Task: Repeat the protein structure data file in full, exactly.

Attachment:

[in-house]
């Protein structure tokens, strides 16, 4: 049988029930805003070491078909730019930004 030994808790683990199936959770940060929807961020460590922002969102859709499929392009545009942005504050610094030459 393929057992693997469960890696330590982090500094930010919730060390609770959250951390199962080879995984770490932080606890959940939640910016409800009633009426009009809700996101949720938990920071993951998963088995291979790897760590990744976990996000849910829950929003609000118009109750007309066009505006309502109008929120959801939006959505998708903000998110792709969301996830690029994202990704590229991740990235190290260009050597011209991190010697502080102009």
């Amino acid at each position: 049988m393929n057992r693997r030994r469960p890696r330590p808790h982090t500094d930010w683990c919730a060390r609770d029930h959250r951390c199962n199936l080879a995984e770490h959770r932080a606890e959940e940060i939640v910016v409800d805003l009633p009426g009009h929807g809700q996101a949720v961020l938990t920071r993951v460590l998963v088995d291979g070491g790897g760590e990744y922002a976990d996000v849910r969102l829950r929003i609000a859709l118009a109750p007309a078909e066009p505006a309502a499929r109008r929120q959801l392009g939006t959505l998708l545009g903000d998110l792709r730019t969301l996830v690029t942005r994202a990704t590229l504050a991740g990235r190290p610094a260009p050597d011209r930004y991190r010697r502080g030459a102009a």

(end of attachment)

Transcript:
[in-house]
């Protein structure tokens, strides 16, 4: 049988029930805003070491078909730019930004 030994808790683990199936959770940060929807961020460590922002969102859709499929392009545009942005504050610094030459 393929057992693997469960890696330590982090500094930010919730060390609770959250951390199962080879995984770490932080606890959940939640910016409800009633009426009009809700996101949720938990920071993951998963088995291979790897760590990744976990996000849910829950929003609000118009109750007309066009505006309502109008929120959801939006959505998708903000998110792709969301996830690029994202990704590229991740990235190290260009050597011209991190010697502080102009």
């Amino acid at each position: 049988m393929n057992r693997r030994r469960p890696r330590p808790h982090t500094d930010w683990c919730a060390r609770d029930h959250r951390c199962n199936l080879a995984e770490h959770r932080a606890e959940e940060i939640v910016v409800d805003l009633p009426g009009h929807g809700q996101a949720v961020l938990t920071r993951v460590l998963v088995d291979g070491g790897g760590e990744y922002a976990d996000v849910r969102l829950r929003i609000a859709l118009a109750p007309a078909e066009p505006a309502a499929r109008r929120q959801l392009g939006t959505l998708l545009g903000d998110l792709r730019t969301l996830v690029t942005r994202a990704t590229l504050a991740g990235r190290p610094a260009p050597d011209r930004y991190r010697r502080g030459a102009a």